From marbles to fidget spinners: A history of obsessed kids and exasperated teachers

From marbles to fidget spinners: A history of obsessed kids and exasperated teachers

While each year brings a new mindless must-have toy craze (we’re looking at you, fidget spinners), the tradition of kids playing with things that drive parents mad and teachers into a frenzy of confiscation is as old as time. With one notable difference: the crazes of yesterday were much easier on parental budgets than today’s are…

 

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Cat’s cradle: literally a piece of string

In the days before plastic, mass manufacturing, and the concept of pocket money, kids just had to amuse themselves with whatever they could find lying around. And they did a pretty damn good job of it. 
Take cat’s cradle, one of many types of string games popular, it seems, since the invention of string. One player makes a figure with a looped piece of string held tightly wound around the fingers of both hands. The next player takes it from them, in doing so forming a new figure – and so on, until one player makes a dead-end figure (for example, the dreaded ‘two crowns’), or makes a mistake. 
While it may seem as though it belongs to another time – you can imagine the schoolgirls of Picnic at Hanging Rock indulging in a cat’s cradle session before they all disappear into thin air – it has not been completely ignored by the YouTube generation.

 

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Simply smashing: conkers

Today’s mass-produced toy crazes tend towards the unisex – you can sell twice as many fidget spinners when they appeal to both boys and girls – but the games of the past were more strongly gender-role aligned. While the girls were sitting quietly sharing pretty string-based patterns, the boys were engaging in head-to- head combat with the aim of ultimate destruction. 
As the girls combed the house for unwanted bits of string, the boys hunted in the woods for the biggest, meanest horse chestnut they could find. Threaded through with a piece of string (clearly history’s most valuable toy-related commodity), this would become a conker. Its purpose: to be lobbed towards an opponent’s conker in the hope of smashing it to pieces. 
Popular in the British Isles since the 1800s, conkers too has survived, and even still has a World Championship, with participants old enough to know better (and dressed in silly costumes – this is England, after all.)

 

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Knucklebones: they played with what?!

OK, let’s get this out of the way: traditionally, this game was played with actual bones from the ankles of sheep. Kids were definitely a lot more resourceful (and less squeamish) back in the day! Also known as ‘jacks’, the pieces could be made of metal and, later, plastic. But this game actually has an impressive pedigree, being name-checked by some bigwigs of the ancient world. It can be traced from the writings of Greek tragedian Sophocles to the Trojan War, and there’s a legend linking it to the god Zeus. Plato claimed that the Egyptian god Thoth invented it – and then dropped the mike.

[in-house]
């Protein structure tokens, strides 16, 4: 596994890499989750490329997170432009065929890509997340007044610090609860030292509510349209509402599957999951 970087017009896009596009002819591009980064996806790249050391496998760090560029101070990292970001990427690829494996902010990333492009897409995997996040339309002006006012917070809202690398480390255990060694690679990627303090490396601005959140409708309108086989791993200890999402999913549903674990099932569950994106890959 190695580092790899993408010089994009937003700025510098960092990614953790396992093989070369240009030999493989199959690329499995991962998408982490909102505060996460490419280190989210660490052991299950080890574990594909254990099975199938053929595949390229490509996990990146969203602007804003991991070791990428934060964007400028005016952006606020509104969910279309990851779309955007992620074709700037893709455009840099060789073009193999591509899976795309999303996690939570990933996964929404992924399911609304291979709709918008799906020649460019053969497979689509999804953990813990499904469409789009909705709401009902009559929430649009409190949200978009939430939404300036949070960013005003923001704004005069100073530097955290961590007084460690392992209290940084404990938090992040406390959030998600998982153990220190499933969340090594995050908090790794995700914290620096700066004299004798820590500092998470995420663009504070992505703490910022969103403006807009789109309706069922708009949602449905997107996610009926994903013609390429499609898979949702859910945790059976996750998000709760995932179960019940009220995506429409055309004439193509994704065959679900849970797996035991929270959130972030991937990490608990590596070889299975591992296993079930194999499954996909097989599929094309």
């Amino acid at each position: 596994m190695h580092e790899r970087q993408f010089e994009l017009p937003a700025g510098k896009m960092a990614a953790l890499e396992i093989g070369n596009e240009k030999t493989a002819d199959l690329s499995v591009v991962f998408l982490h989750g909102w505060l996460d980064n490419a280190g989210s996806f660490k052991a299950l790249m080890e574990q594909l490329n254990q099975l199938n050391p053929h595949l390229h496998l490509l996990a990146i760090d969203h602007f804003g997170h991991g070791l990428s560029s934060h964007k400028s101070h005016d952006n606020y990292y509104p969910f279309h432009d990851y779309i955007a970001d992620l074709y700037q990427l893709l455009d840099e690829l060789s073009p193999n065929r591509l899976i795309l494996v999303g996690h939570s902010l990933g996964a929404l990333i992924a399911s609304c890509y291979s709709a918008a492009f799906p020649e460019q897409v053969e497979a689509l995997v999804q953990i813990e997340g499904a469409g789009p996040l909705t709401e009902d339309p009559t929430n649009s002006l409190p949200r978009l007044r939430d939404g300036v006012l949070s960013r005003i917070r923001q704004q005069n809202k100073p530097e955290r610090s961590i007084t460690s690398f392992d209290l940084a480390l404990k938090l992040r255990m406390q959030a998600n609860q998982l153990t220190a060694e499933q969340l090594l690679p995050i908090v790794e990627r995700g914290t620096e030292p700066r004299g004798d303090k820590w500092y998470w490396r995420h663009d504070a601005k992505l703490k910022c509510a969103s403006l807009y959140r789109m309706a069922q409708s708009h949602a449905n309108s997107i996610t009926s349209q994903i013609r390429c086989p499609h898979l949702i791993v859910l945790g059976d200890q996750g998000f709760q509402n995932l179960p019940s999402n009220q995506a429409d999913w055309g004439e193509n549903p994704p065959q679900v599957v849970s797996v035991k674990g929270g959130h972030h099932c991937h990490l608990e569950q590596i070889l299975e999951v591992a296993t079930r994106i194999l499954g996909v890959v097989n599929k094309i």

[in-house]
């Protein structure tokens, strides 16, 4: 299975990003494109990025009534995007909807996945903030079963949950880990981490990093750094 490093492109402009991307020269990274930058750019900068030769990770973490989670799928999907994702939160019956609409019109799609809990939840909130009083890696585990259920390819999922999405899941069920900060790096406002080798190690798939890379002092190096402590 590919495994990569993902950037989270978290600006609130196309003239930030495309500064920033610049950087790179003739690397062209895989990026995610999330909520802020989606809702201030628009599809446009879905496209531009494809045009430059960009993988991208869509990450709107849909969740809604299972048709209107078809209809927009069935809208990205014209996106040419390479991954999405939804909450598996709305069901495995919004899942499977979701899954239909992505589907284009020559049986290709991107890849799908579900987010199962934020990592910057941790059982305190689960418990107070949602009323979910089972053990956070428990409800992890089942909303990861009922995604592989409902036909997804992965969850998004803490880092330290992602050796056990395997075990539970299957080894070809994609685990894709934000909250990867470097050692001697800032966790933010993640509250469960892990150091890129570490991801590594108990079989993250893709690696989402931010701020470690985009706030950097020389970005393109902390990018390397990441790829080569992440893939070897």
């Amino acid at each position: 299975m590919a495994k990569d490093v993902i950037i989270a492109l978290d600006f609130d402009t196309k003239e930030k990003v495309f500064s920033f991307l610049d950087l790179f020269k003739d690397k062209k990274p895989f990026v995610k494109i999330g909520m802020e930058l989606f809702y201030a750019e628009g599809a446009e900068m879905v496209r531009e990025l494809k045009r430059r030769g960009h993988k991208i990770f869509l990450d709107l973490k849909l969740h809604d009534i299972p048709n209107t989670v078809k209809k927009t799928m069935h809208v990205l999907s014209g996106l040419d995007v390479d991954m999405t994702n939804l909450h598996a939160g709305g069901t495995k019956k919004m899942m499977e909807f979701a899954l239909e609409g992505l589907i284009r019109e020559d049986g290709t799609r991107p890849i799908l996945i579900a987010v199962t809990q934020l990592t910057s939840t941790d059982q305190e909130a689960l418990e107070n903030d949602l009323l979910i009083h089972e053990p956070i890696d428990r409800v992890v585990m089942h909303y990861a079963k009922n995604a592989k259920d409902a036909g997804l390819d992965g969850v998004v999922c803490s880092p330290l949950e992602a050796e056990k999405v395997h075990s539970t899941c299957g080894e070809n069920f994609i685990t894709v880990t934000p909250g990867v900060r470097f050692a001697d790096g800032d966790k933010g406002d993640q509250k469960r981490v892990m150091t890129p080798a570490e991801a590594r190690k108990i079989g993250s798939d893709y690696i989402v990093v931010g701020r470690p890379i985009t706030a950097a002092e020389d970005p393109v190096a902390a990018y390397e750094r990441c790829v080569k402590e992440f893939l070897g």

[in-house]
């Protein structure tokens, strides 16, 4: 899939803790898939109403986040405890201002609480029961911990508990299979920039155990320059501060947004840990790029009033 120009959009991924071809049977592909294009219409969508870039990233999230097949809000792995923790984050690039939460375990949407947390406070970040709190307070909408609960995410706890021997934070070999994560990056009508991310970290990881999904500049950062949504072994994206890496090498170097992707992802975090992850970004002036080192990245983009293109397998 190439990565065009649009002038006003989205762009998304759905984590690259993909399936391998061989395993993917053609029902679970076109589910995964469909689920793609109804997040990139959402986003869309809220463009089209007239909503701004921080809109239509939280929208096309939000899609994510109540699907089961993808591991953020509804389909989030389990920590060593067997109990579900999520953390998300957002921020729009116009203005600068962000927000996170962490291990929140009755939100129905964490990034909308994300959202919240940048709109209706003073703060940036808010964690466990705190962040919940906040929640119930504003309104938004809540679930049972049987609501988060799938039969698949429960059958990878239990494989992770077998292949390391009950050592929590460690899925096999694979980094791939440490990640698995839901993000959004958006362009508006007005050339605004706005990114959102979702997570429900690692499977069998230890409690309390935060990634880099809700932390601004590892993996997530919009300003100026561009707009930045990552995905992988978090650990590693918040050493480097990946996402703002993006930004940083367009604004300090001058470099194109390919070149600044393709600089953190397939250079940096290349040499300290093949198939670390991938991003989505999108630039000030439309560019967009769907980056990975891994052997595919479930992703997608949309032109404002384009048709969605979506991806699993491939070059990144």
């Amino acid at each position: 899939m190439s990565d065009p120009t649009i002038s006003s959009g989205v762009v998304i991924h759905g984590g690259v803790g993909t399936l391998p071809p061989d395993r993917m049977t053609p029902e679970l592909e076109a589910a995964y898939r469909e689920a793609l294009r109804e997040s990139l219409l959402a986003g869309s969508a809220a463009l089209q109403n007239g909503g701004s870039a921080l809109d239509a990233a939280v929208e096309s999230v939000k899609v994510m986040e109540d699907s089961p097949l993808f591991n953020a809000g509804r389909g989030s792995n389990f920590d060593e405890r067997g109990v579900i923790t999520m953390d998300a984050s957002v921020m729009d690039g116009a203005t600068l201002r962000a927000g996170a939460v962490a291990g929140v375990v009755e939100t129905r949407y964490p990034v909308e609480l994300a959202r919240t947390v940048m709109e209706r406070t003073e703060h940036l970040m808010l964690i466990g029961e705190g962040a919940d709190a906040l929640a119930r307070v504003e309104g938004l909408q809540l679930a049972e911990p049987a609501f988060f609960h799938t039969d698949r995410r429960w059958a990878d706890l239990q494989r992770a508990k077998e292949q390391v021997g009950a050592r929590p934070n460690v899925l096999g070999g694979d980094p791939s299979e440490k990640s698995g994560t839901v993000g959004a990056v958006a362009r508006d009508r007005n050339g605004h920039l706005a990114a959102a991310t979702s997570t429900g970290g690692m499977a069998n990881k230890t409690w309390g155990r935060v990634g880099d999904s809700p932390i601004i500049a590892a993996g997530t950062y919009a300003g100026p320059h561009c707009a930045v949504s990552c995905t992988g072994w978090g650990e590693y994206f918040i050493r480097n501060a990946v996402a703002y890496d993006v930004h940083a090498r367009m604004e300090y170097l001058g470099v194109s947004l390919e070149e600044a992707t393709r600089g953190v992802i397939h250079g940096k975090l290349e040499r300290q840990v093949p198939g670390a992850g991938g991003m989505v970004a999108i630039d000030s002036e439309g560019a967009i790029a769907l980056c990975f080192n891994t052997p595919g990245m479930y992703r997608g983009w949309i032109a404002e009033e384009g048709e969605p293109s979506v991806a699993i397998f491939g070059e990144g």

It’s a simple game that involves throwing up one of the pieces with one hand while gathering other pieces with that same hand and then catching the falling piece; more of a test of skill than open combat. A ‘girl’s game’ rather than a ‘boy’s game’. Despite its associations with animal butchery.

 

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Marbles: the first collectible craze

Like knucklebones, marbles is thought to be an ancient game, with archaeological finds in Egyptian tombs and the ruins of Pompeii. Back in those days the marbles were made from stone or clay; when they first started to be mass-produced in the 1880s from glass and ceramic, they became popular as collectible items, thus opening the door to Smurfs, Pogs, Pokémon cards, Shopkins and a thousand other bedroom-cluttering items. 
Marbles may be one of the kids’ games that first caused widespread exasperation amongst adults: in 1503 the town council of Nuremberg, Germany, limited the playing of marble games to a meadow outside the town. Marbles is also notable for inventing a rich lexicon known only by the players and designed to exclude non-players; for example, a large marble could be called a boulder, bonker, masher, plumper, popper, shooter, thumper, smasher, taw, bumbo, bumboozer, bowler, tonk, tom bowler, fourer, dobber, hogger, biggie or toebreaker. Parents bamboozled by Jigglypuff, Pikachu and Bulbasaur could relate.

 

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Yo-yos: the craze that wouldn’t die

While yo-yos have been around since the times of the Greeks (those guys were smokin’ when it comes to toy invention), the modern yo-yo craze hit the US in the 1920s and makes a regular comeback every 20 or 30 years. The yo-yo owes its longevity to a winning formula for kid’s toy crazes: it’s small enough to be slipped into a pocket, requires moderate skill to master, provides a lot of scope for competition, and carries a tantalising risk of injury. 
After a huge craze led by a certain soft-drink brand in the 1960s and 70s, the last major yo-yo event seems to have hit Australia in the mid-1990s. Each time it’s the same story – the whole school gets a yo-yo, learns how to walk the dog, rock the cradle, maybe even go around the world, then someone gets whacked in the head and the principal calls an emergency assembly and bans them. The more things change…

 


 

Main image: Egyptian Dice courtesy Louvre Museum